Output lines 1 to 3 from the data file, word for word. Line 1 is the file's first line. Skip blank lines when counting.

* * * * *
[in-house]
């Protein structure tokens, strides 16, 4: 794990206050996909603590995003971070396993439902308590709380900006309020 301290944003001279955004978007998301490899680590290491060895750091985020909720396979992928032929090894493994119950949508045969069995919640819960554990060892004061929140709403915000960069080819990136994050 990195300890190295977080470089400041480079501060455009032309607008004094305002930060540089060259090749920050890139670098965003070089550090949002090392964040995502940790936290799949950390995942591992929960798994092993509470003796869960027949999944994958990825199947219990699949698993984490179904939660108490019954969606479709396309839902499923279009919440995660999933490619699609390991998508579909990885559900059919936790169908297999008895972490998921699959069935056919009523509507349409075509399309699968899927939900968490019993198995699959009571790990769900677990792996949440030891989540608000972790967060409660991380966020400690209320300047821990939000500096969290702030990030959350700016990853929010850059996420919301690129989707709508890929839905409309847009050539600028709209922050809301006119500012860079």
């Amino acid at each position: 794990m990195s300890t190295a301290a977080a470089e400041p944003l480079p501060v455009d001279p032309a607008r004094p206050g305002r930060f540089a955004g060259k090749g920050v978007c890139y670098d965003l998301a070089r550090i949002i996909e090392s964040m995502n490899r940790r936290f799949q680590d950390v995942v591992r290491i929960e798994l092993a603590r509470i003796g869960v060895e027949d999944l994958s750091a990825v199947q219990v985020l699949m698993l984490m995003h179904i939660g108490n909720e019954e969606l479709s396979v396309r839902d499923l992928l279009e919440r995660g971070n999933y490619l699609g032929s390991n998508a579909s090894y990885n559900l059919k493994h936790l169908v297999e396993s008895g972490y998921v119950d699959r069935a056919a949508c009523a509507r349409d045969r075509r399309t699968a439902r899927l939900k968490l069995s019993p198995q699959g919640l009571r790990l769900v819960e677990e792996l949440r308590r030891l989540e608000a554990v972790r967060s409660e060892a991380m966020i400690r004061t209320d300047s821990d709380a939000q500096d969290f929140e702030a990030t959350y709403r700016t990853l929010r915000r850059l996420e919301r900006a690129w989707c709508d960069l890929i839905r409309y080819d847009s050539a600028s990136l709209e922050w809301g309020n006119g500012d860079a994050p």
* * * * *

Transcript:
[in-house]
């Protein structure tokens, strides 16, 4: 794990206050996909603590995003971070396993439902308590709380900006309020 301290944003001279955004978007998301490899680590290491060895750091985020909720396979992928032929090894493994119950949508045969069995919640819960554990060892004061929140709403915000960069080819990136994050 990195300890190295977080470089400041480079501060455009032309607008004094305002930060540089060259090749920050890139670098965003070089550090949002090392964040995502940790936290799949950390995942591992929960798994092993509470003796869960027949999944994958990825199947219990699949698993984490179904939660108490019954969606479709396309839902499923279009919440995660999933490619699609390991998508579909990885559900059919936790169908297999008895972490998921699959069935056919009523509507349409075509399309699968899927939900968490019993198995699959009571790990769900677990792996949440030891989540608000972790967060409660991380966020400690209320300047821990939000500096969290702030990030959350700016990853929010850059996420919301690129989707709508890929839905409309847009050539600028709209922050809301006119500012860079």
């Amino acid at each position: 794990m990195s300890t190295a301290a977080a470089e400041p944003l480079p501060v455009d001279p032309a607008r004094p206050g305002r930060f540089a955004g060259k090749g920050v978007c890139y670098d965003l998301a070089r550090i949002i996909e090392s964040m995502n490899r940790r936290f799949q680590d950390v995942v591992r290491i929960e798994l092993a603590r509470i003796g869960v060895e027949d999944l994958s750091a990825v199947q219990v985020l699949m698993l984490m995003h179904i939660g108490n909720e019954e969606l479709s396979v396309r839902d499923l992928l279009e919440r995660g971070n999933y490619l699609g032929s390991n998508a579909s090894y990885n559900l059919k493994h936790l169908v297999e396993s008895g972490y998921v119950d699959r069935a056919a949508c009523a509507r349409d045969r075509r399309t699968a439902r899927l939900k968490l069995s019993p198995q699959g919640l009571r790990l769900v819960e677990e792996l949440r308590r030891l989540e608000a554990v972790r967060s409660e060892a991380m966020i400690r004061t209320d300047s821990d709380a939000q500096d969290f929140e702030a990030t959350y709403r700016t990853l929010r915000r850059l996420e919301r900006a690129w989707c709508d960069l890929i839905r409309y080819d847009s050539a600028s990136l709209e922050w809301g309020n006119g500012d860079a994050p």